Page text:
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What Is Carbon Fiber-Ultimate Guide

Views:50 Author:Iris Publish Time: 2024-05-24 Origin:

 What Is Carbon Fiber and Carbon Fiber Products-Ultimate Guide

1.History of Carbon Fiber

Carbon fiber was first made by Joseph Wilson Swan in 1860 for early incandescent light bulbs. In the 1950s, to solve the problem of high temperature and corrosion resistance in strategic materials, there was a global push to develop and manufacture carbon fiber again. In 1959, Japan invented PAN-based carbon fiber with a carbon content of 95%. This improved its tensile strength and elasticity, leading to its use in high-end fields like aerospace. Since the 21st century, as carbon fiber technology has matured, production capacity has expanded, and costs have dropped. This has allowed carbon fiber to be used in civilian areas such as wind power, pressure vessels, medical equipment, and sports goods.


2.What Is Carbon Fiber?

Carbon fiber is a high-strength, high-modulus fiber with over 95% carbon content and a diameter of 5-8 microns. It is made through a process of high-temperature carbonization. Although it has better mechanical and corrosion resistance properties than steel, its high production cost limits its use in civilian fields to mainly high-end products. It is typically used as a reinforcement material in resin-based composites, suitable for applications requiring high strength, high modulus, low weight, fatigue resistance, corrosion resistance, and X-ray transparency.


3.Types Of Carbon Fibers

There are many types of carbon fiber, each with different properties and forms, leading to significant price differences. Different applications have different requirements for carbon fiber. Understanding the classification of carbon fiber can help you choose the right material to meet your specific needs. The main classification methods are as follows:

3.1 Based on Precursor Fiber Materials:

Carbon fiber can be classified based on precursor materials and production processes into PAN-based carbon fiber, rayon-based carbon fiber, pitch-based carbon fiber, and vapor-grown carbon fiber. Among these, PAN-based carbon fiber is the most widely used, accounting for over 90% of global production. The production process for PAN-based carbon fiber includes spinning, oxidative pretreatment, carbonization, graphitization, and surface treatment. This method offers high carbonization rate and superior performance.

3.2 Based on Numbers of Filaments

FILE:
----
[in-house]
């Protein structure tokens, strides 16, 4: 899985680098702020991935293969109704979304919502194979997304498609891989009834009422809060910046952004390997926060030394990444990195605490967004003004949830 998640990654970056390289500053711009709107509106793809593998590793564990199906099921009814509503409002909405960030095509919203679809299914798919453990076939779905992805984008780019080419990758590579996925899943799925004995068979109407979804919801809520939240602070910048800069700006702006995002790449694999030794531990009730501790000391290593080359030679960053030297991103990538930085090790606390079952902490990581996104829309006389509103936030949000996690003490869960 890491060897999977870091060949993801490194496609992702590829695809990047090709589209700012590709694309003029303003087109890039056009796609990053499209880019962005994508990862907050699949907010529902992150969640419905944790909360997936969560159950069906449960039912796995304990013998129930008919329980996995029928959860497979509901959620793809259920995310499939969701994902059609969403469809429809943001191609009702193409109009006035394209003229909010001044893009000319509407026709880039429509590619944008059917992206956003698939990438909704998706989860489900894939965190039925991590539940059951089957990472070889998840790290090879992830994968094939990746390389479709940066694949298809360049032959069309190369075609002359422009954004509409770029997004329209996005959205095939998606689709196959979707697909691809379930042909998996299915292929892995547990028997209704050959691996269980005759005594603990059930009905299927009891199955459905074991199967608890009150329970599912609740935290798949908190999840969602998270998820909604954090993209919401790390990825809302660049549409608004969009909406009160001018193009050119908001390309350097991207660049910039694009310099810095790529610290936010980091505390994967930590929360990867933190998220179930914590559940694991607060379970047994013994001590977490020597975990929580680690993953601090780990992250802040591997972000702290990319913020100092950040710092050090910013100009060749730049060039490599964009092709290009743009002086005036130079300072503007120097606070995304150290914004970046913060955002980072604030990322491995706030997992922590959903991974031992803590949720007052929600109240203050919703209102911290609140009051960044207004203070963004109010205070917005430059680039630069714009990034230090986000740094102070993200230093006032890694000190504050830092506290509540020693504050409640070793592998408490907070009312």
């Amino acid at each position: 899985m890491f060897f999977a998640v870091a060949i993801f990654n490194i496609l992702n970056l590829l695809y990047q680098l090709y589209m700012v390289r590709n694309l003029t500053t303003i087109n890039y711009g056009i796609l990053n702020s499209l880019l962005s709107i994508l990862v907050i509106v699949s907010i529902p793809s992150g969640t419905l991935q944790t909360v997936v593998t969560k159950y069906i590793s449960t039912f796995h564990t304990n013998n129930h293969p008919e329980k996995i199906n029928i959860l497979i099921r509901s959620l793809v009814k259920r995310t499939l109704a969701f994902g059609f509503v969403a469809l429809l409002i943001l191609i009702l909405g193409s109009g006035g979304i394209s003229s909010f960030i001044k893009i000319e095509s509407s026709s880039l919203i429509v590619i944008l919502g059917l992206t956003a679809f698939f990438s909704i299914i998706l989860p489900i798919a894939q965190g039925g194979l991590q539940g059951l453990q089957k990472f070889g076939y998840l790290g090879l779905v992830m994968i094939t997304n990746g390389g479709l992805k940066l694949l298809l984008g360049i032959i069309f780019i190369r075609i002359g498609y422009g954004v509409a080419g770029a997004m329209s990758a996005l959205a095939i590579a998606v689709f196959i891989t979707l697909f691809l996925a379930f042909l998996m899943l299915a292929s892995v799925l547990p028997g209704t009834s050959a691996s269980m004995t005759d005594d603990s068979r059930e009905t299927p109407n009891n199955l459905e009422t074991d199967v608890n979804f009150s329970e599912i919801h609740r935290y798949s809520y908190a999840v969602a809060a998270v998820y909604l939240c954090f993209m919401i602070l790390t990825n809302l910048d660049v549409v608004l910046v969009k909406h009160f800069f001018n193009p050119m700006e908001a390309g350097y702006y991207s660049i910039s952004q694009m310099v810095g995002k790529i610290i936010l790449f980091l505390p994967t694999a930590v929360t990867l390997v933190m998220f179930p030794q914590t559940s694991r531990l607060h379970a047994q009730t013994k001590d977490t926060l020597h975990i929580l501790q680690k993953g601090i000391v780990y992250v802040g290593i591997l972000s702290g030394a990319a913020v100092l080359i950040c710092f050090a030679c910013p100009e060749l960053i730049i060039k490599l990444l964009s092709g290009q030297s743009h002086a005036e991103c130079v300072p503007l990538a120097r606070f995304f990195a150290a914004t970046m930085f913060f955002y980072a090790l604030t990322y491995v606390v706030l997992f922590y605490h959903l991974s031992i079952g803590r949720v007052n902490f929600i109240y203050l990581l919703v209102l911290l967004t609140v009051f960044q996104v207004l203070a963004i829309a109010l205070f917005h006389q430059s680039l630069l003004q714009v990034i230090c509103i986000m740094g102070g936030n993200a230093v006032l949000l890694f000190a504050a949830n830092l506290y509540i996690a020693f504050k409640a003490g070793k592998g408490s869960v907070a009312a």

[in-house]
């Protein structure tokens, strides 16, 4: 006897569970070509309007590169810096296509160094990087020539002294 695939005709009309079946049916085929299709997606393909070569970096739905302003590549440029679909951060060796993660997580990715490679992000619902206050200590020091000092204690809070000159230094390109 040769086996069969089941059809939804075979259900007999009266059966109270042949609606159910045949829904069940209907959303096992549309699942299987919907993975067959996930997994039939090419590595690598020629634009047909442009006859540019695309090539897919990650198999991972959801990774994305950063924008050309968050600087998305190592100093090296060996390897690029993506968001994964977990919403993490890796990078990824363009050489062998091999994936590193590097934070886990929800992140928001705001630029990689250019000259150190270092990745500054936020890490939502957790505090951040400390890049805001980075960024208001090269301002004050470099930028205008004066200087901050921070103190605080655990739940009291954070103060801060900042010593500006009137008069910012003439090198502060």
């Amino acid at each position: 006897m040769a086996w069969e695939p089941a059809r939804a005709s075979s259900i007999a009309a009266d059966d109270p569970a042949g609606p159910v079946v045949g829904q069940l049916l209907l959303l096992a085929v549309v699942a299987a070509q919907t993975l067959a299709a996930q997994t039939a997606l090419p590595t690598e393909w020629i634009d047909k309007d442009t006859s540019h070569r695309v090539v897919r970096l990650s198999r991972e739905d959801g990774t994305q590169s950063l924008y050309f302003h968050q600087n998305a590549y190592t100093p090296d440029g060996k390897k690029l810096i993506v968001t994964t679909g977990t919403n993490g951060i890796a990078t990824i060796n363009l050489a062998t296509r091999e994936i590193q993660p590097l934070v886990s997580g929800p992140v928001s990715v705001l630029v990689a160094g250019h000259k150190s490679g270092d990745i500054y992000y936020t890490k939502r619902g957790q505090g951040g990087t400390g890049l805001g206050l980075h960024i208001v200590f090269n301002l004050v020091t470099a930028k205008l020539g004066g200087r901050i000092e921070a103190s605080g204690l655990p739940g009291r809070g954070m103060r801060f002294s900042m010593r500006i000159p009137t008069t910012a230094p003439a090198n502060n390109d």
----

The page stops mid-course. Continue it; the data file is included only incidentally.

Carbon fibers can also be classified based on the number of filaments in a bundle:

Small Tow - Carbon fiber with a filament count of ≤24K (1K = 1000 individual filaments). It is mainly categorized into 1K, 3K, 6K, 12K, and 24K. Small tow carbon fibers find applications in military (aircraft, missiles, satellites) and sports and entertainment goods (fishing gear, golf heads, badminton rackets). They are characterized by high production costs, low output, and high prices. The widely used carbon fiber products in the market are typically composed of 3K (surface appearance) + 12K (UD structural components). The T300 and T700 grades are the most commonly used.

Large Tow - Carbon fiber with a filament count of ≥48K (1K = 1000 individual filaments). It is mainly available in 48K, 60K, and 80K variants. Large tow carbon fibers are primarily used in industrial sectors such as textiles, pharmaceuticals, transportation, civil engineering, and energy. Currently, wind turbine blades are the most widely used.

3.3 Types by Mechanical Properties

UHM-Ultra High Elastic Modulus

  • Tensile Elastic Modulus≥600 GPa

  • Tensile Strength: ≥2,500 MPa

HM-High Elastic Modulus

  • Tensile Elastic Modulus: 350-600 GPa

  • Tensile Strength: ≥2,500 MPa

IM-Intermediate Elastic Modulus

  • Tensile Elastic Modulus: 280-350 GPa

  • Tensile Strength: ≥3,500 MPa

HT-Standard Elastic Modulus

  • Tensile Elastic Modulus: 200-280 GPa

  • Tensile Strength: ≥2,500 MPa

LM-Low Elastic Modulus

  • Tensile Elastic Modulus: ≤200 GPa

  • Tensile Strength: ≤3,500 MPa


4.What Does Carbon Fiber Look Like?

Carbon Fiber Weaves and Patterns:

  • The most common appearance of carbon fiber is the 3K twill/plain weave. The 3K pattern is a typical carbon fiber texture, where each filament reflects a three-dimensional texture under light, giving it a high-tech feel and making it popular.

  • Additionally, the 1K and 12K plain weaves, as well as the UD (unidirectional)      appearance, are also quite common.

  • 1K is often used for smaller precision parts, such as watch frames and straps. It's the most expensive, and plain weave is more commonly used.